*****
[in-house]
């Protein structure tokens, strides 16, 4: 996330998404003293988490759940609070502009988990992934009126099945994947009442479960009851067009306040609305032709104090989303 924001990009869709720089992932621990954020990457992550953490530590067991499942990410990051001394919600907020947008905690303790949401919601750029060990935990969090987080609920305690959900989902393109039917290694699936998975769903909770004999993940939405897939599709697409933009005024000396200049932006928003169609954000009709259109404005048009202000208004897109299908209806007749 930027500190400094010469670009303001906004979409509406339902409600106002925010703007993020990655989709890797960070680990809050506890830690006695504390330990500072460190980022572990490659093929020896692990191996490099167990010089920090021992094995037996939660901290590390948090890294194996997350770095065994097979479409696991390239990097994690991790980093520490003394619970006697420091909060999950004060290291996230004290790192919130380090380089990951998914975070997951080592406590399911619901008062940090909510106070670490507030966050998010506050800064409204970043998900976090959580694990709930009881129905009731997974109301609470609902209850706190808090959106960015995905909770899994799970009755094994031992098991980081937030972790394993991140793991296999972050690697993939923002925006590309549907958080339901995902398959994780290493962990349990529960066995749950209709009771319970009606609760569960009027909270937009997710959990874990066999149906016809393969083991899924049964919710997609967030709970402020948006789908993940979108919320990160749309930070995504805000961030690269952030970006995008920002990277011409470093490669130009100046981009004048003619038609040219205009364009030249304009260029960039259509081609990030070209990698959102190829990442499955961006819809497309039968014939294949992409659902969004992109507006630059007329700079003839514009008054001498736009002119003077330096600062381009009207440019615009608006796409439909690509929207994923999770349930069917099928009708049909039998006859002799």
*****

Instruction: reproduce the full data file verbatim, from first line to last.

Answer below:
[in-house]
């Protein structure tokens, strides 16, 4: 996330998404003293988490759940609070502009988990992934009126099945994947009442479960009851067009306040609305032709104090989303 924001990009869709720089992932621990954020990457992550953490530590067991499942990410990051001394919600907020947008905690303790949401919601750029060990935990969090987080609920305690959900989902393109039917290694699936998975769903909770004999993940939405897939599709697409933009005024000396200049932006928003169609954000009709259109404005048009202000208004897109299908209806007749 930027500190400094010469670009303001906004979409509406339902409600106002925010703007993020990655989709890797960070680990809050506890830690006695504390330990500072460190980022572990490659093929020896692990191996490099167990010089920090021992094995037996939660901290590390948090890294194996997350770095065994097979479409696991390239990097994690991790980093520490003394619970006697420091909060999950004060290291996230004290790192919130380090380089990951998914975070997951080592406590399911619901008062940090909510106070670490507030966050998010506050800064409204970043998900976090959580694990709930009881129905009731997974109301609470609902209850706190808090959106960015995905909770899994799970009755094994031992098991980081937030972790394993991140793991296999972050690697993939923002925006590309549907958080339901995902398959994780290493962990349990529960066995749950209709009771319970009606609760569960009027909270937009997710959990874990066999149906016809393969083991899924049964919710997609967030709970402020948006789908993940979108919320990160749309930070995504805000961030690269952030970006995008920002990277011409470093490669130009100046981009004048003619038609040219205009364009030249304009260029960039259509081609990030070209990698959102190829990442499955961006819809497309039968014939294949992409659902969004992109507006630059007329700079003839514009008054001498736009002119003077330096600062381009009207440019615009608006796409439909690509929207994923999770349930069917099928009708049909039998006859002799």